A "Reality" Revolution
Over the last few decades we've been reality competition shows act as breeding grounds for America's next generation of pop stars, dancers, survivalists, figure skaters, small business owners, and now (interestingly) even presidential candidates.
The idea, at its core, is an admirably democratic one. Television audiences around the country can view and vote for the individual that they think is most worthy of whatever title or prize is being doled out by the show. The genre is not without its critics, though, with many (perhaps rightly so) pointing to obtrusive meddling at the hands of producers and the fact that these types of shows tend to attract the wrong sorts of people as some of the reasons why Americans should tune out.
Despite these calls, the shows are more popular than ever today, with new flavors popping up each season. One new variation, So You Think You Can Preach? has, in particular, been generating quite a great deal of buzz in the religious community. Is a reality television show really the most effective way to select a new minister for a congregation?
The Rise of the Televangelist
The connection actually isn't all that far-fetched. Certainly, preaching has always involved a bit of showmanship - Jesus may not have been able to draw the kinds of crowds he did to his sermons if he hadn't been wandering the countryside raising the dead and turning water into wine. The Puritanical ministers of early America were famously fiery in their rhetoric, and were able to mobilize entire villages against a person/group of people with just a few twists of their tongue. The advent of the "megachurch" has only continued this tradition, incorporating (and often televising) ministers preaching to crowds of hundreds interspersed with impressively produced musical numbers and other spectacles.
"Televangelists" like Joel Osteen, utilizing their superhuman charisma, are able to reach thousands of people. Their sermons are zapped around the world, and they deliver their services in churches that look a lot more like the Staples Center than the small parish where your grandparents were married. The reality television will certainly self-select charismatic individuals more suited to this megachurch environment, and it is most than likely that a highly charismatic individual will end up winning the competition... but is charisma really the most important factor in selecting a preacher?
The Danger of Charisma
As history has taught us, charisma can be both a powerful tool for good and a deadly weapon. While Mohandas Gandhi and Dr. Martin Luther King Jr. utilized their charismatic prowess to mobilize multitudes to peaceably campaign for justice in the world, Adolf Hitler used the same personal magnetism to mobilize a nation to rise in war against the rest of the world.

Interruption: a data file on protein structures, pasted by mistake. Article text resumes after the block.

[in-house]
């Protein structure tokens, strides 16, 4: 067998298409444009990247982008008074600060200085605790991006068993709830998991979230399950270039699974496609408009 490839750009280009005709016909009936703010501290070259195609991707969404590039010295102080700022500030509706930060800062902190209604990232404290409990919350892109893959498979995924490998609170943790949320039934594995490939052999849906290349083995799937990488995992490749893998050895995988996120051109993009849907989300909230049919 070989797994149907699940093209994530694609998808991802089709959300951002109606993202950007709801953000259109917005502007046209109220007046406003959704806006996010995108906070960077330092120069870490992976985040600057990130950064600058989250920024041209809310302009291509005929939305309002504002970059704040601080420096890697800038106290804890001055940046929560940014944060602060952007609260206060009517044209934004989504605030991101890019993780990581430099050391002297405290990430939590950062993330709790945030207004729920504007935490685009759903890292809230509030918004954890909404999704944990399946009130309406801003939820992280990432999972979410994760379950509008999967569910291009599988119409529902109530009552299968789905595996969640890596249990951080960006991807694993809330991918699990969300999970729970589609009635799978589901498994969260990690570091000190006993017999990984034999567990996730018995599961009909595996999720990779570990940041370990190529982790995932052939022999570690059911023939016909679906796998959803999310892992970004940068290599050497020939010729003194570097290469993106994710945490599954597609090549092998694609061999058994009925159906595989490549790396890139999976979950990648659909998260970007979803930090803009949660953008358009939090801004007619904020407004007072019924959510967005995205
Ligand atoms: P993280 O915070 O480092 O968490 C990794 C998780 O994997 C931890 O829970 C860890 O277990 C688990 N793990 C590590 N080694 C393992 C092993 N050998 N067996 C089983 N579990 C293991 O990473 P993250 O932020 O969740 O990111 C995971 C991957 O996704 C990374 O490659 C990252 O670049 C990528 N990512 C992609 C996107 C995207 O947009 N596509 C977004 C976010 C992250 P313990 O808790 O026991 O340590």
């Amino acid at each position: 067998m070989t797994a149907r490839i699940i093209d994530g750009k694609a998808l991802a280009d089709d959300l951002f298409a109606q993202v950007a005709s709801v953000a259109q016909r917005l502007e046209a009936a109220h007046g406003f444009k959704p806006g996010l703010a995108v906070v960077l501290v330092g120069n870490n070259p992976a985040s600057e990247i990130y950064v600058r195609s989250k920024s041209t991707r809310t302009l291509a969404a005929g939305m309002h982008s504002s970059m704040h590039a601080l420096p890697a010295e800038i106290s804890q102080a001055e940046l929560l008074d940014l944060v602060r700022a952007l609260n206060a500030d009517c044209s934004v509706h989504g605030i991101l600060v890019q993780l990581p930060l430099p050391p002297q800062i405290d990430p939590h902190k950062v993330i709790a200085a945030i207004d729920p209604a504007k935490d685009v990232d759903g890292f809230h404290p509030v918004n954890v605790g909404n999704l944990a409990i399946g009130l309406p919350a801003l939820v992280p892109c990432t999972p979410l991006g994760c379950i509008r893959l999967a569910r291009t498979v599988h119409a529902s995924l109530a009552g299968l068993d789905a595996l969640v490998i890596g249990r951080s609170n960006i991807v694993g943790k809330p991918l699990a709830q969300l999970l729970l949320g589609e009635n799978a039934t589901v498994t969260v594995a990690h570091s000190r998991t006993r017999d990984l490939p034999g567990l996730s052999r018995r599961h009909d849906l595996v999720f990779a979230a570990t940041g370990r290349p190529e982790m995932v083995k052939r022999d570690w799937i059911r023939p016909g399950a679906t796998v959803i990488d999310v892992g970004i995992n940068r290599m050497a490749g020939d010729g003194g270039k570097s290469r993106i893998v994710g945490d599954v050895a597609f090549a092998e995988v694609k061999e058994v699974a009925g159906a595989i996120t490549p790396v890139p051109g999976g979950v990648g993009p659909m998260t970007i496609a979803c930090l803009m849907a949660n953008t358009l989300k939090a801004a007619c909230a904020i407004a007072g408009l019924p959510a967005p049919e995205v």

Clearly, we would be wise to be wary of charisma in all situations, and should make an effort to ensure that we are as pleased by the content of the message being delivered as we are with the passion with which it is being delivered.
Keeping that in mind, it does beg the question... the medium of television isn't exactly lauded for being one in which thoughtful, long-form messages can be effectively delivered. It is rather more hospitable to short-bursts of pithy, rapid-fire communication. While speedy content isn't necessarily evil content, it is certainly hard to imagine that an individual's ability to analyze some of the larger spiritual questions that we face as a society in-between commercial breaks for steam mops and auto insurance.
So You Think You Can Preach?
Without having seen the show, it is perhaps unfair for us to assume that it is an inherently inappropriate way to select a minister. Certainly, we can imagine less appropriate methods of selection...
It raises a number of challenges that we face at the Universal Life Church every day - how can we build an effective faith community and foster helpful, philosophical discussion on a medium (internet) that isn't always the most hospitable for those kinds of interaction? As our lives become increasingly intertwined with our technology, it is crucial that our religion move with us into the 21st century.
So You Think You Can Preach has not, as far as we are aware, been picked up by any networks. Its creator has indicated that they are still in the process of filming their pilot, and that the first round of auditions will be held in Detroit on October 3.
If any of you are interested in auditioning, you must be between the ages of 16 and 35 and submit an application video. The show's target audience is apparently Christians, so it is likely that you won't have much success unless preaching specifically to that denomination. Reportedly, the producers have already received 1000 applications.
The winner will receive $25,000, a new car, and the chance to "open" at at least two yet-to-be-named megachurches.
What do you think? Will you be tuning in?